The Presidential Advisory Committee on Anti Corruption (PACAC) on Wednesday lamented that Nigerians are reluctant to report cases of corruption five years after the introduction of the whistleblowing policy in the country.
The whistleblowing policy was aimed at checking corruption in Nigeria.
The Executive Secretary of PACAC, Prof. Sadiq Isah Raddah, stated this at the public presentation of the report of a survey on five years of whistleblowing policy in Nigeria held in Abuja.
Raddah challenged anti-corruption advocates in the country to beam their focus on humanitarian interventions over alleged frauds in the distribution of relief materials to Internally Displaced Persons (IDPs).
He said: “The fight against corruption as far as PACAC is concerned, will continue.
“This is because we are convinced that without fighting corruption, we will not have a country.
“The problem of corruption is human and therefore, requires human efforts to eliminate it.
“We began the issue of whistleblowing, believing that our anti-graft agencies cannot be everywhere but the people who perpetrate corruption are everywhere in the country.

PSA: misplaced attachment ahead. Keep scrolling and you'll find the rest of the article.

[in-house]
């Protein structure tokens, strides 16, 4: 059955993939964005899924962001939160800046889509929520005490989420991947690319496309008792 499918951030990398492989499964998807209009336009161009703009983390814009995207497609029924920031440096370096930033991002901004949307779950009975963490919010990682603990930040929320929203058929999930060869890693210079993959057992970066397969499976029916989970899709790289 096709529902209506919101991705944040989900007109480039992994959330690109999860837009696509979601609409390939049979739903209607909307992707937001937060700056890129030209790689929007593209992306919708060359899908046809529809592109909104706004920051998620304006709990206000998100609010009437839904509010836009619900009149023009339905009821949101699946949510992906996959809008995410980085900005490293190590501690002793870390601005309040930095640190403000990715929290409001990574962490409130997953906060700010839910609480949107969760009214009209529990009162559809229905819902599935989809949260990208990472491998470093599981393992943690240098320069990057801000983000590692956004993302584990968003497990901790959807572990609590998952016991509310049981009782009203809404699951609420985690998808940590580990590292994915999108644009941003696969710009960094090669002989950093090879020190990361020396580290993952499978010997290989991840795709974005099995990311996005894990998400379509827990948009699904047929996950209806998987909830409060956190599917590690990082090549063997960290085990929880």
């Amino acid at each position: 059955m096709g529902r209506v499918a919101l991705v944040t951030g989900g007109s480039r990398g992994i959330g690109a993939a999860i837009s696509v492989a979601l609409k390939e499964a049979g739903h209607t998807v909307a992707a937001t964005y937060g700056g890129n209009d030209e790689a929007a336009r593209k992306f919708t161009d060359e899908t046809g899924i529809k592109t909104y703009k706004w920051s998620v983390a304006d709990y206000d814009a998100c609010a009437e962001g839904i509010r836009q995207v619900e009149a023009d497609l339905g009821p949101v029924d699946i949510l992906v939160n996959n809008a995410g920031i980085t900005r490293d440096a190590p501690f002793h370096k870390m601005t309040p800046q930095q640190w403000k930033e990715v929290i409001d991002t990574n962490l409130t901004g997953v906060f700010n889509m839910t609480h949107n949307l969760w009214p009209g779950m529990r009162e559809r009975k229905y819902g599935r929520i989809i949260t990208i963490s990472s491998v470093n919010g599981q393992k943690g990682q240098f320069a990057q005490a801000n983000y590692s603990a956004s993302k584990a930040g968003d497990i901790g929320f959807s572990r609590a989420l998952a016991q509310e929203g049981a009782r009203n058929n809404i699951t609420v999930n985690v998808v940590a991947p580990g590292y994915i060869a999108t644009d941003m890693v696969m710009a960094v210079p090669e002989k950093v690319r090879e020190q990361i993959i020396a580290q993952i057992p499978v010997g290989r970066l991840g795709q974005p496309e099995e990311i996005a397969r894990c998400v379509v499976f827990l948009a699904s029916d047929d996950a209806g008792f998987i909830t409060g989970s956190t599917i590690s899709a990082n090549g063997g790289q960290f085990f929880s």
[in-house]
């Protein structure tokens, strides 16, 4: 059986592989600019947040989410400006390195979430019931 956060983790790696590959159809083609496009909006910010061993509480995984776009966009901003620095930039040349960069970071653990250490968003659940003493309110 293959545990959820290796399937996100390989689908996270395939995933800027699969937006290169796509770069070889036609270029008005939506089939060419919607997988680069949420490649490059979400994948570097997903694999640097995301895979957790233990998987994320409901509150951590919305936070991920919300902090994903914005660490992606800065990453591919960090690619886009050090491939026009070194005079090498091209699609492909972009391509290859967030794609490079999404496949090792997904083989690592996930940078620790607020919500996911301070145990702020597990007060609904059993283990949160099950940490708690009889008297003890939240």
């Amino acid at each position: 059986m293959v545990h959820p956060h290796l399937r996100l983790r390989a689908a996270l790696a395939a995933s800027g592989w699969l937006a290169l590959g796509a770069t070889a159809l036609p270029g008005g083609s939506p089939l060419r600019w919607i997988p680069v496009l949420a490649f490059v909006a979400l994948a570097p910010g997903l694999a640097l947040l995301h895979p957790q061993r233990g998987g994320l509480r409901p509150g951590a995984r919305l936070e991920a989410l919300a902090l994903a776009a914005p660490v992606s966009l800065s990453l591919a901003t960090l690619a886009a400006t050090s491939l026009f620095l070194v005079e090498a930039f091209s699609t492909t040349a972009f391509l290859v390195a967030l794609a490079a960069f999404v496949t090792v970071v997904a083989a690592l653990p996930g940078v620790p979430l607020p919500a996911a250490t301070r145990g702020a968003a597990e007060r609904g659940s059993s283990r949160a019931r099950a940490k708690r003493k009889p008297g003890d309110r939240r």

“Therefore somebody has to say something is going wrong somewhere for the authorities to take action.
“Since the idea of whistleblowing began, we have realised some problems by people who want to blow the whistle.
“Yes, it is good to be afraid but if you become captive of fear and you want to be righteous, you end up being a captive without delivering.
“I have said several times that nobody wants to die but it is not bad to die while trying to pursue what is good.
“Whistleblowing should extend to assets declaration. Now we have the Companies and Allied Matters Act and you can take advantage of it.
“People should learn to declare their assets in this country because you cannot be in government and three months later you own estates, filling stations and hotels everywhere. It is not possible.”
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